Christmas is Waiting

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Sisters. “You’ll tell me if a car starts coming down the road, right?”

Writing is incredibly difficult for me this morning. It’s not difficult because there’s nothing to write about, rather, that the entire world around is demanding that I document it. The soft plush of memory foam slippers and the whistle of the hot water heater. A love-note written on a paper towel with a permanent marker that stained the kitchen counter. Swirling latte art reminiscent of poinsettias and cinnamon leaves.

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And each cinnamon freckle in the foam/ reminded me of those wishing for home

I hope that each of you get the opportunity to feel this way too: that life is bursting at the seams. I hope you light up these dark winter days with Christmas lights and sleep in a little. I hope the grey and blue skies invite you to consider someone who made them. I hope you stop asking “Who am I?” and instead embrace who you are becoming.

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The picture that would be on our Christmas card if we sent out Christmas cards.

I heard recently that marriage is less about marrying someone for who they are, and more about who that person will be and how they will morph and shift year after year. I believe God feels the same way about us – he invests in us regardless of our current or past states. His love and investment is not hinged upon our actions or devotion. The same ombre skies greet the sinner and the saint (though, we really are all a combo of the two).

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“A waiting person is a patient person. the word patience means the willingness to stay where we are and live the situation out to the full in belief that something hidden there will manifest itself to us.” -Henri J.M. Nouwen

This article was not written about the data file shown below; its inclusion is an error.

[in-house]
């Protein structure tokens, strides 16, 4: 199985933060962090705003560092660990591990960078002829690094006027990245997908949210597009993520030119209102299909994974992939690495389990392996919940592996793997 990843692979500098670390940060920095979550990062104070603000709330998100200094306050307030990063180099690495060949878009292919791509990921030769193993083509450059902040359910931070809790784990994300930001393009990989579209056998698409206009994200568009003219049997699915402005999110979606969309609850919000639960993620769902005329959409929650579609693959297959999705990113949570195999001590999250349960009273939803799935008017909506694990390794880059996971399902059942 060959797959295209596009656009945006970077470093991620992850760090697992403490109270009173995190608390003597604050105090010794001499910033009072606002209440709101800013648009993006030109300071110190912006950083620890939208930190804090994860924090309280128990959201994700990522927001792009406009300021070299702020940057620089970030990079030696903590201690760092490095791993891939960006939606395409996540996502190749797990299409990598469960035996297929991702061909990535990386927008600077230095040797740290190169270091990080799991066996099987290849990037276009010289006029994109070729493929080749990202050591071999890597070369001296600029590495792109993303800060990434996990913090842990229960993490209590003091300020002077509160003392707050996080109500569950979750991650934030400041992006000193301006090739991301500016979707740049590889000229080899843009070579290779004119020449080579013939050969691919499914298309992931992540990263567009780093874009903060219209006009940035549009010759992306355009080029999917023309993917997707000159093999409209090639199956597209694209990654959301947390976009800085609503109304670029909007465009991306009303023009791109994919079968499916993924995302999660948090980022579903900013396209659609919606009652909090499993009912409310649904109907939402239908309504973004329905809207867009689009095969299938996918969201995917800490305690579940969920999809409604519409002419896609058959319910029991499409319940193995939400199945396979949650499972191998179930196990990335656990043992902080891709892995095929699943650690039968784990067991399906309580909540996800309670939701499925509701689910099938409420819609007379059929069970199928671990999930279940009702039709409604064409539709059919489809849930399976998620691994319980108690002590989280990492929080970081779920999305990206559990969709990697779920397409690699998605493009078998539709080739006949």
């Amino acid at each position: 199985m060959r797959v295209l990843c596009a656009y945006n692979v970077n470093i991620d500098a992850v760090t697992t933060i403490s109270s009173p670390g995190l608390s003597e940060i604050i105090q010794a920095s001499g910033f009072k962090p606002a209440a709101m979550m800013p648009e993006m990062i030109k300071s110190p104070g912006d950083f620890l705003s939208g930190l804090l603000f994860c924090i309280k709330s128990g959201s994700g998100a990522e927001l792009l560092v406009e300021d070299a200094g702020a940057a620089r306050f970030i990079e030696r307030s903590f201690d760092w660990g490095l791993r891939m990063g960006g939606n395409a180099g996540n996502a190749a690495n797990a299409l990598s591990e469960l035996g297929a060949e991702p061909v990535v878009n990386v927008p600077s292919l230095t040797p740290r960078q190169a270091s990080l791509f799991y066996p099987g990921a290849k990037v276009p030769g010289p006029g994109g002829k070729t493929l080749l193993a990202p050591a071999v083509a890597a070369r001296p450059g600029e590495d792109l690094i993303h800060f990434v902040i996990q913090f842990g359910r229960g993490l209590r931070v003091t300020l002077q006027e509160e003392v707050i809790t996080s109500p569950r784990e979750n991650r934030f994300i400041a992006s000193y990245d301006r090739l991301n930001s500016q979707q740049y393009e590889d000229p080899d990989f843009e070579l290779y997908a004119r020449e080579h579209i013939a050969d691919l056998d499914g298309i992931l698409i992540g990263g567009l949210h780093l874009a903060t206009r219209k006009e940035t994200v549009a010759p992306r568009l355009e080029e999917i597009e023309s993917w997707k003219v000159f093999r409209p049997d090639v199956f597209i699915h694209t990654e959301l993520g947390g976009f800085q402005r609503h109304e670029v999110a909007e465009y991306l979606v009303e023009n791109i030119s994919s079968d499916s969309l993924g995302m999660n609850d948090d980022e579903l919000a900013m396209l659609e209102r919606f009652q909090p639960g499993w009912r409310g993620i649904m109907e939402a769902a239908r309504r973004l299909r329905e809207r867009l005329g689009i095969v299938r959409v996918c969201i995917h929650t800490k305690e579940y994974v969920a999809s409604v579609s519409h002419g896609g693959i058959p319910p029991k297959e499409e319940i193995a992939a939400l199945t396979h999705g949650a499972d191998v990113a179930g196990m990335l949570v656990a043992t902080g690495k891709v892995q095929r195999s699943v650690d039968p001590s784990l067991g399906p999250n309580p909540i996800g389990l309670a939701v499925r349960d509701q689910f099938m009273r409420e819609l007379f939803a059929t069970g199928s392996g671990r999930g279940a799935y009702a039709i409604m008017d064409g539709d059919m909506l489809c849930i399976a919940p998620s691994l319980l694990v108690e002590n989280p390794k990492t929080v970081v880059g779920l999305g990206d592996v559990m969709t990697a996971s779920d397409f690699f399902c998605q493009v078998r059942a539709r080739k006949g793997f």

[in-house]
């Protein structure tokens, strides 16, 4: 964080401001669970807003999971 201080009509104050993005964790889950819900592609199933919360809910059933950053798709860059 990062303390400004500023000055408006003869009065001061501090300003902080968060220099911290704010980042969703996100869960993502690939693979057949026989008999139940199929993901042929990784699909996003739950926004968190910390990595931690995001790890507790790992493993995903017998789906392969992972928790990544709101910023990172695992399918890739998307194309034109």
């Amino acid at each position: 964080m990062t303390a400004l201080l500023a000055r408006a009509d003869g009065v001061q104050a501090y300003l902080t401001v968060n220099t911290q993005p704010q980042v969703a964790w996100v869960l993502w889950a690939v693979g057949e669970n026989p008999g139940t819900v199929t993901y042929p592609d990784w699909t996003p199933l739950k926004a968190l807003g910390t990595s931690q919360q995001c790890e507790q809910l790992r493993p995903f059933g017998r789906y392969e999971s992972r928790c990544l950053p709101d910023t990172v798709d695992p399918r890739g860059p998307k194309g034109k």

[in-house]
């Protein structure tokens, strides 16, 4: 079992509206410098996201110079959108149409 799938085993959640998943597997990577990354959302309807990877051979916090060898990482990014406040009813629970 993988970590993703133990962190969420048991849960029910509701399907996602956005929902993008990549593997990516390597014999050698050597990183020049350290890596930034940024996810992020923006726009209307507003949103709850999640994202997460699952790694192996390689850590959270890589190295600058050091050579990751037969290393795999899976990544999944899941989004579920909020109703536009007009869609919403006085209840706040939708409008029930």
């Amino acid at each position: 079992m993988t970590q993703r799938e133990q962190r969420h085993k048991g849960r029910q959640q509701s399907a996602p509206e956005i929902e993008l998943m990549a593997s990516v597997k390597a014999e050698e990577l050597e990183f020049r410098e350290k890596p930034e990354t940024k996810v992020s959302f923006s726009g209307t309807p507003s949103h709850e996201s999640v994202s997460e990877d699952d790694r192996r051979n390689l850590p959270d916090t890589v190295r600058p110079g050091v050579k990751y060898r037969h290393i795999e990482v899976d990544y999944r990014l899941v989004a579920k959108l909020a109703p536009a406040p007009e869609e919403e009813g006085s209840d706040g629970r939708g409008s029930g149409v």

I’m a waiting person today. Waiting for Christmas morning, presents underneath the tree (yes, I’m 23) to figure out “What’s next” as far as employment goes, and I’m still waiting to see things be healed and repaired and I’m not sure if I’ll see it in 2016. That’s alright, I’m a patient person. Patient to a fault. When it becomes a fault, that means I’m just stubborn. What does it mean to live out the situation to the full? How do I believe in what’s to come, when the present is very urgent?

Dietrich Bonhoeffer, spent his last Christmas imprisoned by Nazis and separated from his family (read more here if you’re interested: Bonhoeffer’s Last Advent). Although he waffled between hope and despair, he ultimately knew that Jesus held his identity and that he belonged to a cause and person larger than the four walls of his cell.

“We simply have to wait and wait,” he wrote. “The celebration of Advent is possible only to those troubled in soul, who know themselves to be poor and imperfect, and who look forward to something greater to come.” -Dietrich Bonhoeffer

I wouldn’t wish for anyone to be “troubled in soul” this Christmas season but if you find yourself there, know that something greater is to come. There’s only so much time, and these dark winter days remind us of the weaning daylight we have. Perhaps cancer has stolen or is stealing your loved one. Your holidays feel like a robber has come and taken your memories and left the one thing you didn’t really care about: possessions.

Someday the thief won’t be able to steal. Your tears won’t fall anymore. God will be with us.

The sun will no more be your light by day,
    nor will the brightness of the moon shine on you,
for the Lord will be your everlasting light,
    and your God will be your glory.
20 Your sun will never set again,
    and your moon will wane no more;
the Lord will be your everlasting light,
    and your days of sorrow will end.

Isaiah 60:19-20 NIV

How are you bringing light to the darkness this Christmas season?

 

-K

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